A TRUE LEARNING EXPERIENCE (FOR ME!).
National nonprofit Teach.org takes on a challenging mission: how can we make students more interested in pursuing the oft looked-down-upon teaching profession? By providing an exhaustive amount of resources, mentors, and scholarships, they aim to shape the future of education, and change the perspective of what it means to be an exemplary teacher. To keep their curb appeal, however, some things needed to change.
The next step in the process was building a UI kit that complemented the stylistic foundation the logo set and adhered to material design principles, as it would serve to make the atom design as quick and easy as possible.
I was then tasked to design over 100 different "atoms," or page components, that could potentially be used in any order on the site.
This atomic design methodology meant that no single page would be designed in full, and individual webpages would come together only at the very end of the project. This was a completely new approach to me, but one that worked effectively––and taught me quite a bit in the process.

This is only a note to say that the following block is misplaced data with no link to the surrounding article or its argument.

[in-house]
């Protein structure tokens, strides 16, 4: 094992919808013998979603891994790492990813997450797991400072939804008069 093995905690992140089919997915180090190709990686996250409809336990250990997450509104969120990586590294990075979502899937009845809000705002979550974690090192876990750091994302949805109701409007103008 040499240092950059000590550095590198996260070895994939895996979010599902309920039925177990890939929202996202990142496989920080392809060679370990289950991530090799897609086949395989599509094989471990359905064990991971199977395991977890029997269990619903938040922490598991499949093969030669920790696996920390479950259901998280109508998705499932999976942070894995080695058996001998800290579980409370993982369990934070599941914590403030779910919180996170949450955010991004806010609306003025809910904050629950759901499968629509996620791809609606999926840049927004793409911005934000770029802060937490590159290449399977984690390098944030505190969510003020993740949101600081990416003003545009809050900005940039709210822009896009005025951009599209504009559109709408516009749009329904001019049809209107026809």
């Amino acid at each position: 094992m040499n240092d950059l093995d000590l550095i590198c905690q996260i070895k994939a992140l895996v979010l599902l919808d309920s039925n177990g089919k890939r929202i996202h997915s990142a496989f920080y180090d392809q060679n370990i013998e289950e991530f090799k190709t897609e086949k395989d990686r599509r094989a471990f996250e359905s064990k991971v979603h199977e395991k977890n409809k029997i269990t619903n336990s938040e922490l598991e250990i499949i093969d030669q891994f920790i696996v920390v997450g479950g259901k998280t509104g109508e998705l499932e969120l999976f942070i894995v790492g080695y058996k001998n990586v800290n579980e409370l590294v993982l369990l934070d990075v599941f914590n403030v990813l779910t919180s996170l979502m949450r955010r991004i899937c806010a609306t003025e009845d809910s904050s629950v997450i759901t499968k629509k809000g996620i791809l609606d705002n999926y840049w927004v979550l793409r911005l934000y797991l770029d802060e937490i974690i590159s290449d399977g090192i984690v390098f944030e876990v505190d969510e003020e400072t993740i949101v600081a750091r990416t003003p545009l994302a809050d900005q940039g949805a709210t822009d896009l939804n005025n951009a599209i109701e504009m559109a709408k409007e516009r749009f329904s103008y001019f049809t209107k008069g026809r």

Groups of these atoms then merged together to construct larger elements. For example, an icon, active cell style, and text style came together to create a larger functional molecule. Matching molecule stylings across active, inactive, and hover states ensured that the UI had a singular, cohesive visual language.
FLESH ON THE BONES
After all of the functional pieces were completed, it was finally time to finish the puzzle. Based on component wireframes and individual page needs, organisms were placed in the context of real web comps.
The overhaul achieved Teach.org's goals: a fresh, modernized brand, and a clean, minimalistic website to reignite their mission. The new logo has especially gotten some good attention, as it was seen by 25.7 million in a recent spot that aired during the College Football Playoff National Championship.